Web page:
The Null Device
In recent social psychology news, a team of US researchers has debunked the myth of the Baby Boomers' strong work ethic:
The economic success of the United States and Europe around the turn of the 20th to the 21st century is often ascribed to the so-called Protestant work ethic of members of the baby boomer generation born between 1946 and 1964. They are said to place work central in their lives, to avoid wasting time and to be ethical in their dealings with others. Their work ethic is also associated with greater job satisfaction and performance, conscientiousness, greater commitment to the organization they belong to and little time for social loafing.Hang on, I hear you say: the stereotypical Baby Boomer work ethic? The generation born between 1946 and 1964, that of Beatlemania and Woodstock, long hair, Free Love, anti-Vietnam-War protests and recreational drug use (and, at its younger end, shading into the fuck-the-system nihilism of punk), being associated specifically with duty, discipline and delayed gratification? That can't be so. Perhaps whoever came up with that idea skipped a decade or two, and was instead thinking of a slightly earlier cohort; perhaps their older half-siblings, the neatly groomed beige-suited Eddie Haskells who addressed their parents as “sir” and “ma'am”, or even the “Greatest Generation” who sacrificed everything in World War 2, only to watch their kids grow their hair, listen to that godawful racket, and generally not exemplify a particularly strong work ethic.
The other possibility is, of course, that the stereotype of the “Baby Boomer work ethic” is not so much about the Woodstock generation but about old people. Which is to say, that it reflects survivor bias; the likelihood that the ones left standing into advanced age either had their shit together from the outset or got it together. Presumably, of the generation that came of age in the heady Sixeventies, some will have fallen by the wayside (and, of course, Reaganism, AIDS and punk rock were just around the corner), some will have grown up and gotten with the programme (this was in the day before emoji and executive hoodies, when adulthood was a one-way transformation into a stolid mortgage-paying lump of joyless responsibility), and some, seeing that they had survived and succeeded, would have rationalised that they had been hard-working and responsible (and, thus, deserving of their success) all along. Which, of course, vacated the space of feckless irresponsibility for the younger generation, to whom it always belongs.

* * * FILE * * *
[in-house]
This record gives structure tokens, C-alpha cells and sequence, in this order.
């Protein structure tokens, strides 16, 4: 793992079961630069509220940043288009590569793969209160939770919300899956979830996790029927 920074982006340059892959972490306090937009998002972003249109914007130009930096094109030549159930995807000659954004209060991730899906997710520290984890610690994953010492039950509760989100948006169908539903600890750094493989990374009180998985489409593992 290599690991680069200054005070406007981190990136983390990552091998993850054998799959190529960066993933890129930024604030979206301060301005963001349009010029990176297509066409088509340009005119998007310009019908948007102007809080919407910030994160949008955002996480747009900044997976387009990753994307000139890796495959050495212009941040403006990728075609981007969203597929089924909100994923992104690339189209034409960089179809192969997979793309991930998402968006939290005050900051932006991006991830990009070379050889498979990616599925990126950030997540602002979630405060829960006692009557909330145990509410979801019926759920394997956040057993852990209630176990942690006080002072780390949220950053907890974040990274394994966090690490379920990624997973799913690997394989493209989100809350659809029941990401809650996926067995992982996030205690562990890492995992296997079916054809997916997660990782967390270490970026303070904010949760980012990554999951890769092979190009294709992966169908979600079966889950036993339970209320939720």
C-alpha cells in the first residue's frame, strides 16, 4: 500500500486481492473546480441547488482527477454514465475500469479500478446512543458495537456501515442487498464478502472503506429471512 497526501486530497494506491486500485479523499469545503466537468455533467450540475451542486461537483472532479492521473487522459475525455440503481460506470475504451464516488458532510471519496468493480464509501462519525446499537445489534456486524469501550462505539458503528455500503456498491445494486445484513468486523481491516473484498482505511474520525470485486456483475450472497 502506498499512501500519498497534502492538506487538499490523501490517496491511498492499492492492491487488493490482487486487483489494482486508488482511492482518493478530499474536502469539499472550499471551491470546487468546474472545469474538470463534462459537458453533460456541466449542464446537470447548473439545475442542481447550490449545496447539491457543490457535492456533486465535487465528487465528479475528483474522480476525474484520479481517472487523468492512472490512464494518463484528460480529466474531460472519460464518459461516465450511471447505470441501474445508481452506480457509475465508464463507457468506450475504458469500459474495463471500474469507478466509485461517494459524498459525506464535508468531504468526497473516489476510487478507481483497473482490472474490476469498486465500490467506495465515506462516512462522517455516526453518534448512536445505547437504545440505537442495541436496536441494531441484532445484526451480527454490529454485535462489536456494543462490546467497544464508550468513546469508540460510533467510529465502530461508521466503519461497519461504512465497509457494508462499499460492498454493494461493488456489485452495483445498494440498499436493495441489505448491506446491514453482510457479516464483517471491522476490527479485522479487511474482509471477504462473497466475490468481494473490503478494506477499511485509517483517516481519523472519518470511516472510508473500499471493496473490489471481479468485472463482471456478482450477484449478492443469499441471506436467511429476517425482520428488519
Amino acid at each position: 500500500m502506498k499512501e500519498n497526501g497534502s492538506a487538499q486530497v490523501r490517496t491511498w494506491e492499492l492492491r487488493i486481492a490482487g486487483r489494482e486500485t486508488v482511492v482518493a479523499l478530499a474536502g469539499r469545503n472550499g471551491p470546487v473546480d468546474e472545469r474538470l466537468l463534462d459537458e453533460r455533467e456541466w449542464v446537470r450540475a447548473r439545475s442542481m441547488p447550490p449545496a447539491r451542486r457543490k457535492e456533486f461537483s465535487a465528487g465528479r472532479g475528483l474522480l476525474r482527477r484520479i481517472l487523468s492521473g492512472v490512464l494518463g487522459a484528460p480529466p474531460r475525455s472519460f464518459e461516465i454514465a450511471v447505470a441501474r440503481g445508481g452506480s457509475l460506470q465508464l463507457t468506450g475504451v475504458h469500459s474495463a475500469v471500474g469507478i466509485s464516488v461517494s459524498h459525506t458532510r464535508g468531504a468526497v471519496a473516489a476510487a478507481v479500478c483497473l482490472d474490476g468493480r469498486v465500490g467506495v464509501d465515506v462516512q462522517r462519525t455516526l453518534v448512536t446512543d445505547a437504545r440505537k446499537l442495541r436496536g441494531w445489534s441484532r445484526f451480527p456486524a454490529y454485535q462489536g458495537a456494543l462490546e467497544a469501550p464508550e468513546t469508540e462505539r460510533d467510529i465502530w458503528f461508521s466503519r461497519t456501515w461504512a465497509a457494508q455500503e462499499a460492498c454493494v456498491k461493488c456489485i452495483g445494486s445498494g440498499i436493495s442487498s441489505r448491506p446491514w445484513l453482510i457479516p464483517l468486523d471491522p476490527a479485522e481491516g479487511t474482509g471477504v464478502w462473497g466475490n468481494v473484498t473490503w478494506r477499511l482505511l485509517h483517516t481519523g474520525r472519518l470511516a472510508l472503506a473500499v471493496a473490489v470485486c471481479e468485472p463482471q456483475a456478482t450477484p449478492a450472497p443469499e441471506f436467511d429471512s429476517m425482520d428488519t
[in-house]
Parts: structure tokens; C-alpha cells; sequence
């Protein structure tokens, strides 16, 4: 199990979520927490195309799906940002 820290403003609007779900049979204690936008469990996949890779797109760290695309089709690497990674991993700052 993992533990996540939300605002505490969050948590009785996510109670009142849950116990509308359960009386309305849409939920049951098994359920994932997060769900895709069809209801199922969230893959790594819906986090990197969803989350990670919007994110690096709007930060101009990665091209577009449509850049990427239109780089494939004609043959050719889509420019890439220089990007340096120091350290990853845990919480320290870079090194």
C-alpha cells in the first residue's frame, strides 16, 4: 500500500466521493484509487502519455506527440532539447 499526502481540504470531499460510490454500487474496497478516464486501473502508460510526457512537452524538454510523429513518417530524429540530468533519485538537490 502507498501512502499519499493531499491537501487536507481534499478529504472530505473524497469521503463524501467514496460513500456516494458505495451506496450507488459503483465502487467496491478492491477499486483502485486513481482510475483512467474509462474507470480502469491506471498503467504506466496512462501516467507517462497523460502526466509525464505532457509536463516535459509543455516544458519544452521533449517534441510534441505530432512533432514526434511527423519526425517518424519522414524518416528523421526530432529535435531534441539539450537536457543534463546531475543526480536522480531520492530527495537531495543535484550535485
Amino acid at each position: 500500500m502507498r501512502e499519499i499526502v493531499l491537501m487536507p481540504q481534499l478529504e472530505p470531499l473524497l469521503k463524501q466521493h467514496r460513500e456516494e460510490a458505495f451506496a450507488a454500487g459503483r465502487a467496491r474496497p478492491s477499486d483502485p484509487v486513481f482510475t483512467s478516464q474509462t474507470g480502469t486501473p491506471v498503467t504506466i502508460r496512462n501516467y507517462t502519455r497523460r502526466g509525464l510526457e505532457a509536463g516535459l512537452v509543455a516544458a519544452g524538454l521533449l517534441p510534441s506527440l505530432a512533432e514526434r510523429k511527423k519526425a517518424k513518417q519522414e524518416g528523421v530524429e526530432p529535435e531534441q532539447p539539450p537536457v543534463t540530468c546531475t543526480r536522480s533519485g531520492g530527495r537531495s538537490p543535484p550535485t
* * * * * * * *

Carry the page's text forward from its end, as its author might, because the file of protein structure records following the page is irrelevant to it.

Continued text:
Of course, what this means is that, in some 20 years' time, we can look forward to a paper debunking the widely held stereotype that Generation X—the one most recently associated with MTV, “alternative rock”, Nintendo and the “slacker” stereotype—are inherently more moral, virtuous and upstanding than their shabby, feckless descendants. And then, eventually, it will be the millennials, the generation of selfies, Taylor Swift and crushing debt. And, in turn, every generation will, shortly before its death, briefly be the Greatest Generation standing.